The winter issue of Wordgathering: A Journal of Disability
Poetry and Literature is now live via Wordgathering’s new website. This is the quarterly
journal’s 52nd issue and the first under publication of the Office
of Interdisciplinary Programs and Outreach in Syracuse University’s Burton
Blatt Institute (BBI), headquartered in the
College of Law,
University Libraries. Under the new Editor-in-Chief, Diane R. Wiener, Research
Professor and Associate Director of Interdisciplinary Programs and Outreach, the journal is now available via
digital open access. This makes the journal free, available, and searchable
for any interested readers. “Assuming responsibility for the open access publication of Wordgathering aligns with the
University’s goal of providing shared competency opportunities for students and
other constituents around ethics, integrity, and a commitment to diversity,
equity, accessibility, and inclusion,” said Wiener.
Wordgathering provides an accessible venue for featuring the
work of emerging and well-known disabled writers committed to disability
poetry, literature, and the arts. “As the United States prepares to celebrate
the 30th anniversary of the Americans with Disabilities Act (ADA) in
2020, offering Wordgathering via open access is especially important as
a demonstrable example of the progress we’ve made,” said Wiener. Syracuse
University is planning several events in the Fall of 2020 to celebrate the
ADA’s history and the extensive work across disciplines and in the context of
the University’s 150th anniversary.
Syracuse University’s Burton Blatt Institute (BBI) and Syracuse University Libraries will be assuming publication in December 2019 of the digital open access journal and website, Wordgathering: A Journal of Disability Poetry and Literature. Diane R. Wiener, Research Professor and Associate Director of BBI’s Office of Interdisciplinary Programs and Outreach, will take over as Editor-in-Chief from Wordgathering’s founder and long-time editor, Michael Northen. Further support and advisement will come from Syracuse University colleagues Rachael Zubal-Ruggieri, Administrative Assistant of BBI’s Office of Interdisciplinary Programs and Outreach; Amanda Page, Open Publishing and Copyright Librarian at Syracuse University Libraries; and Kate Deibel, Inclusion and Accessibility Librarian at Syracuse University Libraries. As part of this transition, the journal will be made fully Open Access over the course of the next several issues. Assuming responsibility of open access publication of Wordgathering aligns with the University’s goal of providing shared competency opportunities for students around ethics, integrity, and commitment to diversity and inclusion.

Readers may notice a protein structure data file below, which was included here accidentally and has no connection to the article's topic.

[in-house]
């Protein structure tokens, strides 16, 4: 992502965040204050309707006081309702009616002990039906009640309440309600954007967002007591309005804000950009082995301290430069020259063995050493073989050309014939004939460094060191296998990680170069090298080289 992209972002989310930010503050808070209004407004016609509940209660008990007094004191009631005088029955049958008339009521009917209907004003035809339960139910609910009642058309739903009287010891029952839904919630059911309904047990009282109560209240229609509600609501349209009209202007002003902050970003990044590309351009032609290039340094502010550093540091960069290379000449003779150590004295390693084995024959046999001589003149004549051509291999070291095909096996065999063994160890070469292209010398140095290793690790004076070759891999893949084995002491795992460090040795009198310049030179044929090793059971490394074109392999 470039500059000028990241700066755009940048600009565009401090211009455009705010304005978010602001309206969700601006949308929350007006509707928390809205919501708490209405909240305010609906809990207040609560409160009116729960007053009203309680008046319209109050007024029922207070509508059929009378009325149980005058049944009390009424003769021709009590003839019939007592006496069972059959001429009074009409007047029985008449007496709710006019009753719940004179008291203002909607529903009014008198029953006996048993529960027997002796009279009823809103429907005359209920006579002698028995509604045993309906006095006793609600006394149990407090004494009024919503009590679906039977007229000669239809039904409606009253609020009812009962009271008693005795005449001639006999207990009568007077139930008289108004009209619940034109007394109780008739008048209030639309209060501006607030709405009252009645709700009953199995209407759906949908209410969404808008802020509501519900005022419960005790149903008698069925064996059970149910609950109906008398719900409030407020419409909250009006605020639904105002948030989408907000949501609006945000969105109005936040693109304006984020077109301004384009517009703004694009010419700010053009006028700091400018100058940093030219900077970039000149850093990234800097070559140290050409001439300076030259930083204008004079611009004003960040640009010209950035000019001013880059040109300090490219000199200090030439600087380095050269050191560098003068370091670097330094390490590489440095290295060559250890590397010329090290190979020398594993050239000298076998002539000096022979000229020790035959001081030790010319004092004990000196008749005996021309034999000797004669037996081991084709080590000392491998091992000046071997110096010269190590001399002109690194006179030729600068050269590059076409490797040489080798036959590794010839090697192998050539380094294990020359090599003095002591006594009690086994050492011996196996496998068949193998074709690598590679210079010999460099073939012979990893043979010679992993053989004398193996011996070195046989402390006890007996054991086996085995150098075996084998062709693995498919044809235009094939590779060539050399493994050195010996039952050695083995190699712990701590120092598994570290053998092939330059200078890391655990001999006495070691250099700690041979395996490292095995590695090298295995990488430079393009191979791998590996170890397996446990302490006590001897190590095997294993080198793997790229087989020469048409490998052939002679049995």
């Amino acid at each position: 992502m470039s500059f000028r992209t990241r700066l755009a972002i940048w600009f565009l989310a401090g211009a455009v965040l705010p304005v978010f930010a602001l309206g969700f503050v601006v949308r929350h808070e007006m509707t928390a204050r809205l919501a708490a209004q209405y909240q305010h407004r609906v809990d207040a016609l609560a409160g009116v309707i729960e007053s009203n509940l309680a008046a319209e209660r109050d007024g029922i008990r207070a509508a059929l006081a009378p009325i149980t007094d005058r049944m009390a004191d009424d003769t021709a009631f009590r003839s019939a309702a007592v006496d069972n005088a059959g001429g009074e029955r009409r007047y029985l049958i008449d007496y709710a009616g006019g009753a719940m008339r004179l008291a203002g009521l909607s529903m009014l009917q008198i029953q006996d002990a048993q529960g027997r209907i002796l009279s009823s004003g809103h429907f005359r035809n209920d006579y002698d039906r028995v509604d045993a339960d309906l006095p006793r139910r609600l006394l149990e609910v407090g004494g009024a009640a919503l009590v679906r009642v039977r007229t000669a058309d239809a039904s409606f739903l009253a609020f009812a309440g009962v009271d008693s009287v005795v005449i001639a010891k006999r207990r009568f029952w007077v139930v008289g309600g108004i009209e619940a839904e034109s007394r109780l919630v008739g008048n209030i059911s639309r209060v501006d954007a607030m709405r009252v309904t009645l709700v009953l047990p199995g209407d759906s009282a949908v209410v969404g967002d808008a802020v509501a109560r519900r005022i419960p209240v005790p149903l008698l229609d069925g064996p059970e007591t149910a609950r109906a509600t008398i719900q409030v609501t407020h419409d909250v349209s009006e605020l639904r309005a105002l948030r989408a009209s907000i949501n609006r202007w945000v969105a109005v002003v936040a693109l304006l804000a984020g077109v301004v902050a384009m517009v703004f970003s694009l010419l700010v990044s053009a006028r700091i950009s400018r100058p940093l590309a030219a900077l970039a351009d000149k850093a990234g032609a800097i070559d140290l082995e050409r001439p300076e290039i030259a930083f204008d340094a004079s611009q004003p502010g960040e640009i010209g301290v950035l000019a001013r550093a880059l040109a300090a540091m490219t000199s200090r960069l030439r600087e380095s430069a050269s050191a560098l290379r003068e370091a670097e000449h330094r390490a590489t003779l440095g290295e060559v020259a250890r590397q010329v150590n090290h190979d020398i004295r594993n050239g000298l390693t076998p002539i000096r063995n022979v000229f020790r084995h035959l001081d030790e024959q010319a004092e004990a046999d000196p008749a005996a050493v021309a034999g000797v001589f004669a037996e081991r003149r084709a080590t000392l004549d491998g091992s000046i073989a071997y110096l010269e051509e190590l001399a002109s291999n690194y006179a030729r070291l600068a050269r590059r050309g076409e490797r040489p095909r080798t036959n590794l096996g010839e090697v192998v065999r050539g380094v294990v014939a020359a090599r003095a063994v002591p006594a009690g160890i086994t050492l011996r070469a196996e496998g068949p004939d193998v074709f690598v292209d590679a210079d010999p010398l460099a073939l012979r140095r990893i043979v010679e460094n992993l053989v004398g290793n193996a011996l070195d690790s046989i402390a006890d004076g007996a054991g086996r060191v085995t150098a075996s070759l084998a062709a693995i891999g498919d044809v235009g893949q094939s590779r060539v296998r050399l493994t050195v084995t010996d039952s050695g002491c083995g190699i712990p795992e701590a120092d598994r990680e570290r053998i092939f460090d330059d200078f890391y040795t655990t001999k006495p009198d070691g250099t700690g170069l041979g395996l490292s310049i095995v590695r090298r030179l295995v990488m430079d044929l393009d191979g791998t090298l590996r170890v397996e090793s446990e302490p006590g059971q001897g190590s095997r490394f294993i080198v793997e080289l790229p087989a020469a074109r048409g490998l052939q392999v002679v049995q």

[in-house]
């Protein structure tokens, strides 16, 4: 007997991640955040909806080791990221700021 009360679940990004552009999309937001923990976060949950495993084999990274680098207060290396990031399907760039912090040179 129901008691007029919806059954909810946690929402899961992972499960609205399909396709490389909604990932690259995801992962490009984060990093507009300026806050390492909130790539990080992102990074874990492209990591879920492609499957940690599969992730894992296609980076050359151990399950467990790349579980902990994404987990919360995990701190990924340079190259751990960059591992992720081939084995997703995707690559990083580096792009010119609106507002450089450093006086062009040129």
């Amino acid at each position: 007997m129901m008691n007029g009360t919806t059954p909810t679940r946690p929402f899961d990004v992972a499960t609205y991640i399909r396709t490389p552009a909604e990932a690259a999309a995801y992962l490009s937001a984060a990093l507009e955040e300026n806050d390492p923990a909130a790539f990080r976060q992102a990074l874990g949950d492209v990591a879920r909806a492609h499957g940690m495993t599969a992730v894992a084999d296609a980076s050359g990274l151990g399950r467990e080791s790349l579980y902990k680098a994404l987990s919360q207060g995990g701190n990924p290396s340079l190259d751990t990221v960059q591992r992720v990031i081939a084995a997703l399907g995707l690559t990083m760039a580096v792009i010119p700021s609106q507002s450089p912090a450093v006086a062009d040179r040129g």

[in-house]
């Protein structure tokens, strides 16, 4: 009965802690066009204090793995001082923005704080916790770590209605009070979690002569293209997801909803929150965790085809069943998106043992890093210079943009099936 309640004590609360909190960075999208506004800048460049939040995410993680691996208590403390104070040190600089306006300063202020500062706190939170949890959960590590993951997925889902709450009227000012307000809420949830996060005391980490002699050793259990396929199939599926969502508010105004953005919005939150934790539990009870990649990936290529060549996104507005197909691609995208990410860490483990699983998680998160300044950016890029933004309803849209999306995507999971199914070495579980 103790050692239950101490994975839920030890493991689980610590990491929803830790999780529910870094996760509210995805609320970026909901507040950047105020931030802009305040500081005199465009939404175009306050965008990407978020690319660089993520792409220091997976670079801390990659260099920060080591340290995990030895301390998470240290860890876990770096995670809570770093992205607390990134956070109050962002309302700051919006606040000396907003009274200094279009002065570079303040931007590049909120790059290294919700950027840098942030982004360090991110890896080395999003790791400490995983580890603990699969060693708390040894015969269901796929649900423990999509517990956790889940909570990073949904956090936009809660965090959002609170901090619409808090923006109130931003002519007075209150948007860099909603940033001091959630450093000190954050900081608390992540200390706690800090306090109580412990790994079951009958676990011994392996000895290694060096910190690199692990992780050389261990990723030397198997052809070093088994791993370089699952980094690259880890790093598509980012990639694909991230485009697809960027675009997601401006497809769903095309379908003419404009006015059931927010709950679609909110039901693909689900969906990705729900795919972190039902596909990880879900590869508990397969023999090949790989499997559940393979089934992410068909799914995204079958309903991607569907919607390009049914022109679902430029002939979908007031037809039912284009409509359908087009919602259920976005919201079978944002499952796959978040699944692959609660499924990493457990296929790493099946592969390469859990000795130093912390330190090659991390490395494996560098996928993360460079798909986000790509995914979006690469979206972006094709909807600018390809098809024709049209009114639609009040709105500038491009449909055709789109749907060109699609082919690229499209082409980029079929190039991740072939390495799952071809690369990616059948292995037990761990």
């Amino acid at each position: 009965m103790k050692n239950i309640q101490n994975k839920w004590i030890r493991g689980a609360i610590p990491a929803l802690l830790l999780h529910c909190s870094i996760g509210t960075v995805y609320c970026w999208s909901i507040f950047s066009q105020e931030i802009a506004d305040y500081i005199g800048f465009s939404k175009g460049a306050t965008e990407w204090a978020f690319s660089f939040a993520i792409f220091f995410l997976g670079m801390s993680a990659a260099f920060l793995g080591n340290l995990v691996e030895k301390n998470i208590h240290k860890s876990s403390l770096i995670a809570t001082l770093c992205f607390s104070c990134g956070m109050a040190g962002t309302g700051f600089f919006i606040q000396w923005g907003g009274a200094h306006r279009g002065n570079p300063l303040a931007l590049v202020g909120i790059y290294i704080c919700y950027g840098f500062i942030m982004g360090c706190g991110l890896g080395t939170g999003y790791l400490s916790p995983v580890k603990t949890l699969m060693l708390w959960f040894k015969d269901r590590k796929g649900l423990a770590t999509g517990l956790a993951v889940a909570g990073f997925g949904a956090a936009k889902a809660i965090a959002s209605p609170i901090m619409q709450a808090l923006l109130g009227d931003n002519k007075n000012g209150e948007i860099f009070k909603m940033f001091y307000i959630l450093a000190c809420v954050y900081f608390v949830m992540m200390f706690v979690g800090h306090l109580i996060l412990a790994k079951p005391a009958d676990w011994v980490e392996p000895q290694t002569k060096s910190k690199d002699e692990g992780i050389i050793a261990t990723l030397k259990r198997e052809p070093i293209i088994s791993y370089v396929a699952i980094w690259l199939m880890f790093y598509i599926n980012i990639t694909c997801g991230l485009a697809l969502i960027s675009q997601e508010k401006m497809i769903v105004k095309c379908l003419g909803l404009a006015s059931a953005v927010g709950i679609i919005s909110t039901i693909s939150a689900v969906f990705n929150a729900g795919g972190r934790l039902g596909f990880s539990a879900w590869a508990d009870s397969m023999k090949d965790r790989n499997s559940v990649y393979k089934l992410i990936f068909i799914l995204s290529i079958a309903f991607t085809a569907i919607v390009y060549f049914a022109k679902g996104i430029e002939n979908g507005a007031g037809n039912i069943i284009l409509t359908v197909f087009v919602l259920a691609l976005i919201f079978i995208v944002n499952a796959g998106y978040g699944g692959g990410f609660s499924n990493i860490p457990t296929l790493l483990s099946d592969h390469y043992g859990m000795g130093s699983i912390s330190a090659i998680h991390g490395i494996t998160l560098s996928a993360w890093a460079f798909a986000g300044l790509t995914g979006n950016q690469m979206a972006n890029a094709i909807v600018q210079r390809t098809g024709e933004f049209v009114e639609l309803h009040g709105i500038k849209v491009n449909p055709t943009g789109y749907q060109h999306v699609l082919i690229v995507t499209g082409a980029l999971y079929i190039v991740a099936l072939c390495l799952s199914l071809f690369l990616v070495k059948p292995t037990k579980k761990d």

“As we celebrate disability awareness and appreciation month and open access week in October, it’s fitting that we celebrate this Wordgathering transition too,” said Diane Wiener. “Syracuse University Libraries’ Open Publishing Services supports publication of several journals, including Ergo, Excelsior, and Public. Adding Wordgathering to this portfolio is a natural extension,” said Amanda Page.
In an interview conducted by Professor Jim Ferris (Ability Center Endowed Chair in Disability Studies at the University of Toledo), the members of the Wordgathering transition team share additional details and background around the transition. Wordgathering was originally published in March 2007 to showcase the work of disabled poets. Later, audio versions were added to accompany the poems in text copy, enhance accessibility and increase readers’ aesthetic experience. The journal evolved to include poetry, essays, book reviews, interviews, fiction, art, excerpts, and other work from contributors with myriad disabilities, as well as work by nondisabled people. The journal provides diverse, cross-disability perspectives.
According to the current editor of Wordgathering, Michael Northen, “…Books by poets who actually wrote about their own disabilities in poetry prior to 2000, could literally be counted on one hand…for the first time [with the publishing of Wordgathering], the poets in my group saw their own lives reflected in the poetry they read.” Dr. Kate Deibel notes “Technology has certainly opened up opportunities for disabled creators to contribute their works. I’ll be working to ensure that can continue with Wordgathering, as well as ensuring that people of all abilities can read the content in the journal.”
Northen goes on to say that the transition of publication to Syracuse University will enable “the marvelous archive of disability writing published in Wordgathering over the past thirteen years [to] be preserved and accessible to any interested readers or researchers…[and] the available resources that Syracuse University has to offer. The journal, under Diane’s direction, and with advisement, sponsorship, and support from Syracuse University Libraries, the Burton Blatt Institute and others, will be able to expand and develop in directions that have not been possible up to this point.”
According to Wiener, “In thinking of disability arts and literature as facets of cultural diplomacy and communication, broadly, Wordgathering is well-situated…to engage actively in and be among the leaders of an ever-expansive discussion and demonstration of Disability, Deaf, Neurodivergent (including Autistic), Mad, and Crip poetics, in the world today.”